McFadden was held to three yards or fewer on his first five carries and six of the first seven. He finished with 52 yards on 16 carries (3.25 yards per carry) and added another 31 yards in receptions. McFadden did show some spark at various points, particularly the few times he was able to get into the open field.
The problem was that more often than not, he went down at or near the line of scrimmage.
Backup Rashad Jennings wasn’t much of a relief, and once again fullback Marcel Reece was somehow left out of the game plan.
Pryor led the team with 60 yards on six carries.
In the days leading up to the game someone hung boxing gloves in the lockers of most of the Raiders’ defensive backs.
The message? Fight to win at the line of scrimmage.
Oakland’s secondary did much more than that, putting together another stellar effort, one confounded Kansas City quarterback Alex Smith all day.
Smith completed just 14 of 31 pass attempts for a season-low 128 yards. Oakland’s pass rush generated just three sacks, but they still managed to consistently pressure Smith, and even when Smith did have time in the pocket, he couldn’t find an open receiver to throw to.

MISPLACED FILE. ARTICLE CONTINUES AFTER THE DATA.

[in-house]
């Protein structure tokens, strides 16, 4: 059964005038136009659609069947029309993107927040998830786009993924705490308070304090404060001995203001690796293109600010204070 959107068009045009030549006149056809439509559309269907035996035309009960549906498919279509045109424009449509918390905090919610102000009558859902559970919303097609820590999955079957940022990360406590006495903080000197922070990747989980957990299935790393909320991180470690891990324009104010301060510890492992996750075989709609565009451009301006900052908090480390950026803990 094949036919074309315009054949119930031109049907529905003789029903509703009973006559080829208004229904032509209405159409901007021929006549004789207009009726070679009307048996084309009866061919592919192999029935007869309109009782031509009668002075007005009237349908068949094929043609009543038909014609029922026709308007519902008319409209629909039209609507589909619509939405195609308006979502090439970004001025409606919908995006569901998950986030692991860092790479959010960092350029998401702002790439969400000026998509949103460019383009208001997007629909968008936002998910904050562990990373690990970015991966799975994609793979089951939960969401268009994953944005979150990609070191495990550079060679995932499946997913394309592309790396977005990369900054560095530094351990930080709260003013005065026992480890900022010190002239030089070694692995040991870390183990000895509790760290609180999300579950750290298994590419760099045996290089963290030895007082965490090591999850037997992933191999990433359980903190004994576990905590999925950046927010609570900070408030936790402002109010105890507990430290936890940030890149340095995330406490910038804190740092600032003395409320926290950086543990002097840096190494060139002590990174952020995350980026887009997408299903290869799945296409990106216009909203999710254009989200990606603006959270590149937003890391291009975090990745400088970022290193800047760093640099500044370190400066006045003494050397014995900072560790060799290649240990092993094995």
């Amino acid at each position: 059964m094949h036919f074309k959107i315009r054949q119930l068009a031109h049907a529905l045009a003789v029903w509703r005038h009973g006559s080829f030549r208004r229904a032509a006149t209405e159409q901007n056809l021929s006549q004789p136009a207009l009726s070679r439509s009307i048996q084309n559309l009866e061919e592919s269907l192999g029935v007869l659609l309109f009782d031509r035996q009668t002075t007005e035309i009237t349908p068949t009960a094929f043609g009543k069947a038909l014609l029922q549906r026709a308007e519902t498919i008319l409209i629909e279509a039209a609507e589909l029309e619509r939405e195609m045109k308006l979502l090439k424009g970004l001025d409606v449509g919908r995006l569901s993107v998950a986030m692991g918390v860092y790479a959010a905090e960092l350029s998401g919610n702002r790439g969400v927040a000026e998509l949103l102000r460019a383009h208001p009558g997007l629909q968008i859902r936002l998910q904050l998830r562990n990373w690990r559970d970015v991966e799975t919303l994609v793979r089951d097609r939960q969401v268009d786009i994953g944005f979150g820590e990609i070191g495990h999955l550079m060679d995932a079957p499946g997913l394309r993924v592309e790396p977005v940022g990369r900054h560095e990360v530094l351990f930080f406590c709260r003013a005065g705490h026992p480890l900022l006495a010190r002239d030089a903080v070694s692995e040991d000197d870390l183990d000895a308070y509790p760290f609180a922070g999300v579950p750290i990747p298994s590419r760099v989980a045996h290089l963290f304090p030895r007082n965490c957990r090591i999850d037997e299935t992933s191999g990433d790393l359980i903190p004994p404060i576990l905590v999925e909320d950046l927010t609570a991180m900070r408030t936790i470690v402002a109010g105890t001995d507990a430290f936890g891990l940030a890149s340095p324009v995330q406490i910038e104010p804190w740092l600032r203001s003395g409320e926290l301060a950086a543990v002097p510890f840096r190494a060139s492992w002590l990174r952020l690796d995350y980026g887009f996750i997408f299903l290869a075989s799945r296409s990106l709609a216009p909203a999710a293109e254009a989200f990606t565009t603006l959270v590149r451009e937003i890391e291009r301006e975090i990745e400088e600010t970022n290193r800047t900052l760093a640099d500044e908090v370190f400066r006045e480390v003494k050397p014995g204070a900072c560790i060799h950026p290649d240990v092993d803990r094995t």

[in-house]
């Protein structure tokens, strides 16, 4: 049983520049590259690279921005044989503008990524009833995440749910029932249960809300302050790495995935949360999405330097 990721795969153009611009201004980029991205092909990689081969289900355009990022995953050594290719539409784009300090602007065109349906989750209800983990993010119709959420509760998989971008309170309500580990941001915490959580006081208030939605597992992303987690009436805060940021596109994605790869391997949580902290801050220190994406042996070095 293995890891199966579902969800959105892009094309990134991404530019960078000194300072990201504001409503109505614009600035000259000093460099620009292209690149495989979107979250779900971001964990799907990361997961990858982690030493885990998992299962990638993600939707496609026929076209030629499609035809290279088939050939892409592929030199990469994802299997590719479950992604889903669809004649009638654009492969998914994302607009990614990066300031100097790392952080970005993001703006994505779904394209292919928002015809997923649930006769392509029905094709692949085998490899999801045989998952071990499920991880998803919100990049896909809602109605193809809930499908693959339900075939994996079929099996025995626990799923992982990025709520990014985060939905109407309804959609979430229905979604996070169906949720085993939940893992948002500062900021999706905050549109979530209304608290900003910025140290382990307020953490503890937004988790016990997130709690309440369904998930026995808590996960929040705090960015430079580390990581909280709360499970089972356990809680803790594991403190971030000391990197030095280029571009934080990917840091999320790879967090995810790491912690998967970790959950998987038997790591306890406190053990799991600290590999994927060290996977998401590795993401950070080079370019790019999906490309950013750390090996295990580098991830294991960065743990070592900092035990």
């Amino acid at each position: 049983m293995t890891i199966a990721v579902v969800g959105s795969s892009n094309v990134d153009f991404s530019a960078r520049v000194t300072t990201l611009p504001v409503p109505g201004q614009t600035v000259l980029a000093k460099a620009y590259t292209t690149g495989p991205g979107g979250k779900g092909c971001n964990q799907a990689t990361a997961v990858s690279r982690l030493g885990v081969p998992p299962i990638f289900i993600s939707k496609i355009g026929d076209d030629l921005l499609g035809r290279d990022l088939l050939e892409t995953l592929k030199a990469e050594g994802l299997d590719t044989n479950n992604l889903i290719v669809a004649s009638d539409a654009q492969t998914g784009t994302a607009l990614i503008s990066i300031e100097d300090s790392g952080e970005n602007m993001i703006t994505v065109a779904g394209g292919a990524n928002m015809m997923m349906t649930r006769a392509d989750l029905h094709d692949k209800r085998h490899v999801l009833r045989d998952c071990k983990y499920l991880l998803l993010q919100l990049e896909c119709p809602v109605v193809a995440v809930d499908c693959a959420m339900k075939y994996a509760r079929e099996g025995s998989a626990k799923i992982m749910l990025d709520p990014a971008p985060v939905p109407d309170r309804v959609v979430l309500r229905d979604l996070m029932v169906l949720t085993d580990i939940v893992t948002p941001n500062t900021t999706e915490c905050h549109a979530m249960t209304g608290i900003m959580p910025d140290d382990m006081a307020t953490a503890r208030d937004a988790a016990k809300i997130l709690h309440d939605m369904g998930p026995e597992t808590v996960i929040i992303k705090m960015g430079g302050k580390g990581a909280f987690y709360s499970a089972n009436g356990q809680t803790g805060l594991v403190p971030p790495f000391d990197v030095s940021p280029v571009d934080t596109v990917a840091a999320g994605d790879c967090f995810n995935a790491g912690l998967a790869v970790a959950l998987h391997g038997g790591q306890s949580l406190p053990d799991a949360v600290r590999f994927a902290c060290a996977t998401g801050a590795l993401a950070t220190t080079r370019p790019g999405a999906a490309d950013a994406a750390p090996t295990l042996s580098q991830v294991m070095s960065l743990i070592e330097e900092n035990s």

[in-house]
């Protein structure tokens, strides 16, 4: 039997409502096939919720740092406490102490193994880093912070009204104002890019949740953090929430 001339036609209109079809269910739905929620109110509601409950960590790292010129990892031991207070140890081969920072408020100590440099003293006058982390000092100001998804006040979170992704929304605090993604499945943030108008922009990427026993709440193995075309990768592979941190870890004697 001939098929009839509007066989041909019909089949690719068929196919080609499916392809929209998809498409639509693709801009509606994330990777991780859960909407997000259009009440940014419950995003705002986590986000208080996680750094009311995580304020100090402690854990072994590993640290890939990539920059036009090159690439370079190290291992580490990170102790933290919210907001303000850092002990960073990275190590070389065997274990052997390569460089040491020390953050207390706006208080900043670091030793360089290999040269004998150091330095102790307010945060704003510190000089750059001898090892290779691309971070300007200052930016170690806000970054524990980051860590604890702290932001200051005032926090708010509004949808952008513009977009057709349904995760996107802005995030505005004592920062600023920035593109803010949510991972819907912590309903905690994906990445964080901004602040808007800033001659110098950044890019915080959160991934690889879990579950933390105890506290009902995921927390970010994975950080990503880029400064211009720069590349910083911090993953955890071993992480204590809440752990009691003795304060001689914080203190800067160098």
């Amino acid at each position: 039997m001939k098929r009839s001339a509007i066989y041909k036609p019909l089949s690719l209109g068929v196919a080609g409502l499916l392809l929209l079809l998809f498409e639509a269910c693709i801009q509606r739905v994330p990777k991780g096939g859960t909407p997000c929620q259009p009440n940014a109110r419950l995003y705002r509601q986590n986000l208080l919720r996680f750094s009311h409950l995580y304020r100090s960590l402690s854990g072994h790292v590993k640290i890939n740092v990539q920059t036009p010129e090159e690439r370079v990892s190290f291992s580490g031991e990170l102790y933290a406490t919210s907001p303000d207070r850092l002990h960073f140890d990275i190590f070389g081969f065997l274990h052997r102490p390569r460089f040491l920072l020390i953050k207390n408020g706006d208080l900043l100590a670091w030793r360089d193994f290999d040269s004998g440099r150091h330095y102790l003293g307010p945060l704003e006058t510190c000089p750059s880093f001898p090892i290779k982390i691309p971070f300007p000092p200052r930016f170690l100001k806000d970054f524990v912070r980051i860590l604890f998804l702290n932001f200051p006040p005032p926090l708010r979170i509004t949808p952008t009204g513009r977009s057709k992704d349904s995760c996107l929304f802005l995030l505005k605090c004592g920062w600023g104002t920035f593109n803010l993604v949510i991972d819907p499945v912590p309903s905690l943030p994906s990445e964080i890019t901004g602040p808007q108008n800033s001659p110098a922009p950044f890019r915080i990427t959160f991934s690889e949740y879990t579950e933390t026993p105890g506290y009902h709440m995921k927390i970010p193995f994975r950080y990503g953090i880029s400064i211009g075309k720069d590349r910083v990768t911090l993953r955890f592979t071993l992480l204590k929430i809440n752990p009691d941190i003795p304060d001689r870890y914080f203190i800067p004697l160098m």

Tracy Porter played well early, as did Mike Jenkins. Safety Charles Woodson made a fumble recovery following a nice hit by rookie cornerback D.J. Hayden.
Hayden continues to improve and grow with each game, which is encouraging after he missed so much time in the offseason. The first-round draft pick did get hit with a pass-interference penalty, which was a bit questionable. Otherwise he played well.
The Raiders put a lot of pressure on Chiefs quarterback Alex Smith on Kansas City’s first two drives of the game when defensive coordinator Jason Tarver dialed up a pair of linebacker blitzes.